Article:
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As eviction moratorium winds down, tenants and landlords prepare 

click to enlarge Protesters for rent relief outside the Kenneth B. Keating Federal Building in July 17, 2020.

PHOTO BY GINO FANELLI

Protesters for rent relief outside the Kenneth B. Keating Federal Building in July 17, 2020.

The national moratorium on evictions ended July 31, but tenants and landlords in New York state still have until the end of August before their eviction protections are lifted — and they are preparing.

Joe LaBarbera, who owns and manages more than a dozen properties in Rochester, said the eviction moratorium has made it financially crippling for some landlords. At the same time, he said no one looks forward to the eviction process.

“Evictions are something that nobody likes to deal with, '' LaBarbera said. “ And at the same time, a lot of these people are suffering. I know some landlords that have literally had to take an extra job.”

With a lengthy docket, he said that landlords will end up taking more of a loss waiting for their day in court.

LaBarbera said many landlords have stayed afloat by selling their properties. He said he was able to recoup back rent from a tenant through a rental assistance program.

But access to the information for rental assistance programs varies by landlords. Labarbera’s housing provider association assisted with his.

Tenants who are behind in rent can still utilize those rental assistance programs when the moratorium ends.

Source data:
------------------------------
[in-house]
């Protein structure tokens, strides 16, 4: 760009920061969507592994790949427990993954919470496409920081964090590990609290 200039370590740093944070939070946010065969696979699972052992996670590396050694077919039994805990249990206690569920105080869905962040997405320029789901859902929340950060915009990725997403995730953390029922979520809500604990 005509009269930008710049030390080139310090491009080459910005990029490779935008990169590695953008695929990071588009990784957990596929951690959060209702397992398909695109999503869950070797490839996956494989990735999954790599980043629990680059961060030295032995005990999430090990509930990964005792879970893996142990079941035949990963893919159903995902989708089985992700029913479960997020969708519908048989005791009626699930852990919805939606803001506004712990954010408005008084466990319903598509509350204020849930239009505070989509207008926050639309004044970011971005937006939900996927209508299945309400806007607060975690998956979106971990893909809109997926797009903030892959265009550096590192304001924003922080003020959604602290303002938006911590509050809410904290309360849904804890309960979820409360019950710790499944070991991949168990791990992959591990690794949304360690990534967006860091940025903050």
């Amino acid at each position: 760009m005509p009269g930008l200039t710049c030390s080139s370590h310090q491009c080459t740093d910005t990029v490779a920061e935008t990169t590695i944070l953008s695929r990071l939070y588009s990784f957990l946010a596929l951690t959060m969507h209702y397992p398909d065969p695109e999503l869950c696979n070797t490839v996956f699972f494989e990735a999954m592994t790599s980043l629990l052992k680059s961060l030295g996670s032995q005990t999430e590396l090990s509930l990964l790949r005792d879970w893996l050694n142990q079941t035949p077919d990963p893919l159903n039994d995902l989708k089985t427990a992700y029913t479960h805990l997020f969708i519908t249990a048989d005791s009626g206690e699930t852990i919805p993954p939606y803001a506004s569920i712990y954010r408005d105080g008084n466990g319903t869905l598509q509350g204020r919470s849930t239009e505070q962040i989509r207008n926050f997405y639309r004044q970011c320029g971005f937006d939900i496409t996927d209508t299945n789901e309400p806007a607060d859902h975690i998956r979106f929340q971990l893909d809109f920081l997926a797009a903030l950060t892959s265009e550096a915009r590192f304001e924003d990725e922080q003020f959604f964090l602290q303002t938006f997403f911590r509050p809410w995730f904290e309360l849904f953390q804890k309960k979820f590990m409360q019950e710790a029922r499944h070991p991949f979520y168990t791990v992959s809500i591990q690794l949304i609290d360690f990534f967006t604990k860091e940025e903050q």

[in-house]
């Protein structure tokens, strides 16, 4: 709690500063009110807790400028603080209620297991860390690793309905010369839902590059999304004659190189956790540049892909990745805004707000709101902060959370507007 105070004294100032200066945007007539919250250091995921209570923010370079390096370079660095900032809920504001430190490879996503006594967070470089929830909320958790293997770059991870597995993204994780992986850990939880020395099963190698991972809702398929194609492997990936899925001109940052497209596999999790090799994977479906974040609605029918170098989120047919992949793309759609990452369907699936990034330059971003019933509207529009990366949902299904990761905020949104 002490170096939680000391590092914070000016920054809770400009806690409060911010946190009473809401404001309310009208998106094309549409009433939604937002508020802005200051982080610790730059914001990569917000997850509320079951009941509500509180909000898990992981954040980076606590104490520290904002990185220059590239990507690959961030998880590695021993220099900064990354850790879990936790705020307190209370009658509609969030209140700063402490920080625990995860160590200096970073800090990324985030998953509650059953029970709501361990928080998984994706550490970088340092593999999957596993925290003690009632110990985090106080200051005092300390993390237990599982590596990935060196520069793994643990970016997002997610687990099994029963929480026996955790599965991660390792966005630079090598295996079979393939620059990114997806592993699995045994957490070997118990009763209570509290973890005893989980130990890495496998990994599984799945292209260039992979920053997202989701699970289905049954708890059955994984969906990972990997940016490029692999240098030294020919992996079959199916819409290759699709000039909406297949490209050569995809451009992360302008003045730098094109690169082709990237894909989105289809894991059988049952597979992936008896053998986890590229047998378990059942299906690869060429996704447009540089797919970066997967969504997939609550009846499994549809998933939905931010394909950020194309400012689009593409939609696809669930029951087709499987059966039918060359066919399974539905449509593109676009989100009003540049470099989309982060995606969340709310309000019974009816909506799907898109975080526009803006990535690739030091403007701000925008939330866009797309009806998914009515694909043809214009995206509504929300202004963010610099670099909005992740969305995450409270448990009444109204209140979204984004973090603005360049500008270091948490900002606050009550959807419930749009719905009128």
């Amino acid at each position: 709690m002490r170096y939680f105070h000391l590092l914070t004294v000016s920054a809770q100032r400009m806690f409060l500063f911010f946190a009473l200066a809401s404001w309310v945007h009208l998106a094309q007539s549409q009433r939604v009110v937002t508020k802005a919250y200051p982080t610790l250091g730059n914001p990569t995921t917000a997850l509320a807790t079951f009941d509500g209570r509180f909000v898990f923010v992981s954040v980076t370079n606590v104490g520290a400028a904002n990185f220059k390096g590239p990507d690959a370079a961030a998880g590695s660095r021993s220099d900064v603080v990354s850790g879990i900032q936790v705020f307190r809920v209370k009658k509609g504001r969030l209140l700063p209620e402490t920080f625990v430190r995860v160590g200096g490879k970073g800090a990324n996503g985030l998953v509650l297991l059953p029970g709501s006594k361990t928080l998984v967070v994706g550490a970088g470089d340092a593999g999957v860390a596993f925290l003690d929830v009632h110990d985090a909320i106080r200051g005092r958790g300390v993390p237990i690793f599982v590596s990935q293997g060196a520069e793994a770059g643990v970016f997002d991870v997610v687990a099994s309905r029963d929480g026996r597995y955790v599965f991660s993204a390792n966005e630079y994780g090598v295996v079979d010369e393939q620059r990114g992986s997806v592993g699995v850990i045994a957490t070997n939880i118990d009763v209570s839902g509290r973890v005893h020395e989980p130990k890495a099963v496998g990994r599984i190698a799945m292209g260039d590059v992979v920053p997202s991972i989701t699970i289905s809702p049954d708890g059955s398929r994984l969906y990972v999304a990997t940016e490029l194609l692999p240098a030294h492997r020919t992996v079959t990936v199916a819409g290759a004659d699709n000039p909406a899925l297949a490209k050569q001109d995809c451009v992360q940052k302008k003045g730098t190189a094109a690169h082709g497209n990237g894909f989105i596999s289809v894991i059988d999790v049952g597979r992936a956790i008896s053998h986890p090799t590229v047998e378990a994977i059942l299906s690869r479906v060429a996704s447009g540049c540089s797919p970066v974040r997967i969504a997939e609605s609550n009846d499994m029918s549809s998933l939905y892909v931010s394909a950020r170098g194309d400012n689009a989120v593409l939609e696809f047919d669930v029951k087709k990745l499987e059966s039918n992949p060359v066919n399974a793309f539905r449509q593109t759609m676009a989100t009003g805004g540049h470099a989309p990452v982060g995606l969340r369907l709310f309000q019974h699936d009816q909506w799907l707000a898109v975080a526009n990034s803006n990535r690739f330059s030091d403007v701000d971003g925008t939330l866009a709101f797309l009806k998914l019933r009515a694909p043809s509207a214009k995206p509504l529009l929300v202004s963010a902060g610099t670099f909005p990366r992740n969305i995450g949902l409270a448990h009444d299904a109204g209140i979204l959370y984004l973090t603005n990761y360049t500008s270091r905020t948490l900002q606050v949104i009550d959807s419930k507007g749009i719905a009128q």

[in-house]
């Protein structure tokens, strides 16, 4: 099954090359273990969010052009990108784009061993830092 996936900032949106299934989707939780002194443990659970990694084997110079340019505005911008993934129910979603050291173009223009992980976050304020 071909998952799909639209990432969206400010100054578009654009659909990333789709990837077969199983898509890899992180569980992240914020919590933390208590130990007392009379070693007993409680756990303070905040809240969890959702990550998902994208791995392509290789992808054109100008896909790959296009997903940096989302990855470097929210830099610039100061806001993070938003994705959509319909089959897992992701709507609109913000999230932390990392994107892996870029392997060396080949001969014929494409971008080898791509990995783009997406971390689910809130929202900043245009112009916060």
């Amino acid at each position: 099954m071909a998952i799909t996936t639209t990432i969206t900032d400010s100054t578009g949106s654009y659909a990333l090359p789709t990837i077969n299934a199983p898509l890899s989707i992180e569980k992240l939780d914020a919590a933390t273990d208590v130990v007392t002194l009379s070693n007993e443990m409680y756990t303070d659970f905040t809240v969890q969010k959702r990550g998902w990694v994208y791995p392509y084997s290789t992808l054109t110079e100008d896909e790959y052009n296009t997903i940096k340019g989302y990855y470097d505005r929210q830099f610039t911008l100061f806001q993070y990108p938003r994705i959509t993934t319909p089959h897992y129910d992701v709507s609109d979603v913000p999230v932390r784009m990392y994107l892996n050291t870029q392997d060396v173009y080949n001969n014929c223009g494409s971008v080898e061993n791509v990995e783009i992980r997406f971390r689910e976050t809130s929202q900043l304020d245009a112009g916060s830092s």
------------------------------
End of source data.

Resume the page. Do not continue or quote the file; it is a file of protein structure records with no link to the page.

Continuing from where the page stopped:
Alex Turner, community resource director for Catholic Family Center, said emergency rental assistance for Monroe County residents through the EPPI 2.0 program is still available. The program provides up to 12 months of back rent for qualified applicants.

“Based on the capacity that we have, we'll be able to continue taking applications into the fall,” said Turner.

Members of City-Wide Tenants Union of Rochester said the rental assistance programs are not enough and want to see the city of Rochester create long-term solutions to address the housing needs beyond the pandemic.

"In Rochester, one out of four tenants move each year," said Ritti Singh, communications coordinator for the union. "So that's really causing a lot of destabilization in our community."

The group is no longer asking for rent to be "canceled." Instead, its advocates are seeking reforms to improve housing in Rochester beyond the pandemic.

The group’s Stabilize Rochester Campaign proposes additional protections for tenants and good cause evictions, prohibiting evictions in units with no certificate of occupancy (C of O), and repealing some property tax breaks given to developers for luxury apartments.

Singh said the city should be investing in safe, healthy housing for its residents.

Turner said that it is most important for tenants to know of their rights as the end of the moratorium approaches.

“It's really important for tenants to know that only a judge can evict them," Turner said. “Even if their lease has ended, or their landlord is selling their house, they have a right to remain in their home.”

April Franklin in a reporter for WXXI News, a media partner of CITY.
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